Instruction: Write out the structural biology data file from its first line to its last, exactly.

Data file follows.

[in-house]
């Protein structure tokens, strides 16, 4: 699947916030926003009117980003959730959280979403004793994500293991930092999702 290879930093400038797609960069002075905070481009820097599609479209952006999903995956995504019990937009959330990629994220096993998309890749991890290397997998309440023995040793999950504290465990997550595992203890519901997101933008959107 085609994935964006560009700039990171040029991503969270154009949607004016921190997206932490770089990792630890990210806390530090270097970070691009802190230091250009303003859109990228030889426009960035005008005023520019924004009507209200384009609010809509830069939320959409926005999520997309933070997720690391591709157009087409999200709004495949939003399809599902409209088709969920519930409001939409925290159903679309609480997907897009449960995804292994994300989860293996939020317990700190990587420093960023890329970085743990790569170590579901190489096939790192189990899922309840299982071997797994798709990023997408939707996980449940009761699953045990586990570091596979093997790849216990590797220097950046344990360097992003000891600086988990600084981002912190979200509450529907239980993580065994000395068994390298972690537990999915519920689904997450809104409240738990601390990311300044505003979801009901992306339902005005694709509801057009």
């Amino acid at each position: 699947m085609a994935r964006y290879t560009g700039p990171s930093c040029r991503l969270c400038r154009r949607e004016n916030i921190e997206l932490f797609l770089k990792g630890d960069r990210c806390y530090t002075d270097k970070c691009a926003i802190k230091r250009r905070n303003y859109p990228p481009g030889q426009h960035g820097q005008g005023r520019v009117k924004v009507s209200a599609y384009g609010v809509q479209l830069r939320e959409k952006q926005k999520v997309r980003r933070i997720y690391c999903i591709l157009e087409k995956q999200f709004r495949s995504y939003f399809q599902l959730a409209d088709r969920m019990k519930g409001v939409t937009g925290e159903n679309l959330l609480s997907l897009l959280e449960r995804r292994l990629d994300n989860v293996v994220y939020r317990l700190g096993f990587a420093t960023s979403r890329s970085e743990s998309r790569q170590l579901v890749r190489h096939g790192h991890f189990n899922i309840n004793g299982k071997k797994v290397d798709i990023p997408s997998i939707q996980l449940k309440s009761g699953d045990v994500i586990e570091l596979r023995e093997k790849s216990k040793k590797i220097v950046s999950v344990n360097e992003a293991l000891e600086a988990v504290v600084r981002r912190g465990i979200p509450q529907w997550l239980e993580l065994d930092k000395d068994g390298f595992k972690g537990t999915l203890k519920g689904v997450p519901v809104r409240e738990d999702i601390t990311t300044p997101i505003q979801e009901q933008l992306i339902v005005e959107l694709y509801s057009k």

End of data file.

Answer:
[in-house]
């Protein structure tokens, strides 16, 4: 699947916030926003009117980003959730959280979403004793994500293991930092999702 290879930093400038797609960069002075905070481009820097599609479209952006999903995956995504019990937009959330990629994220096993998309890749991890290397997998309440023995040793999950504290465990997550595992203890519901997101933008959107 085609994935964006560009700039990171040029991503969270154009949607004016921190997206932490770089990792630890990210806390530090270097970070691009802190230091250009303003859109990228030889426009960035005008005023520019924004009507209200384009609010809509830069939320959409926005999520997309933070997720690391591709157009087409999200709004495949939003399809599902409209088709969920519930409001939409925290159903679309609480997907897009449960995804292994994300989860293996939020317990700190990587420093960023890329970085743990790569170590579901190489096939790192189990899922309840299982071997797994798709990023997408939707996980449940009761699953045990586990570091596979093997790849216990590797220097950046344990360097992003000891600086988990600084981002912190979200509450529907239980993580065994000395068994390298972690537990999915519920689904997450809104409240738990601390990311300044505003979801009901992306339902005005694709509801057009």
């Amino acid at each position: 699947m085609a994935r964006y290879t560009g700039p990171s930093c040029r991503l969270c400038r154009r949607e004016n916030i921190e997206l932490f797609l770089k990792g630890d960069r990210c806390y530090t002075d270097k970070c691009a926003i802190k230091r250009r905070n303003y859109p990228p481009g030889q426009h960035g820097q005008g005023r520019v009117k924004v009507s209200a599609y384009g609010v809509q479209l830069r939320e959409k952006q926005k999520v997309r980003r933070i997720y690391c999903i591709l157009e087409k995956q999200f709004r495949s995504y939003f399809q599902l959730a409209d088709r969920m019990k519930g409001v939409t937009g925290e159903n679309l959330l609480s997907l897009l959280e449960r995804r292994l990629d994300n989860v293996v994220y939020r317990l700190g096993f990587a420093t960023s979403r890329s970085e743990s998309r790569q170590l579901v890749r190489h096939g790192h991890f189990n899922i309840n004793g299982k071997k797994v290397d798709i990023p997408s997998i939707q996980l449940k309440s009761g699953d045990v994500i586990e570091l596979r023995e093997k790849s216990k040793k590797i220097v950046s999950v344990n360097e992003a293991l000891e600086a988990v504290v600084r981002r912190g465990i979200p509450q529907w997550l239980e993580l065994d930092k000395d068994g390298f595992k972690g537990t999915l203890k519920g689904v997450p519901v809104r409240e738990d999702i601390t990311t300044p997101i505003q979801e009901q933008l992306i339902v005005e959107l694709y509801s057009k």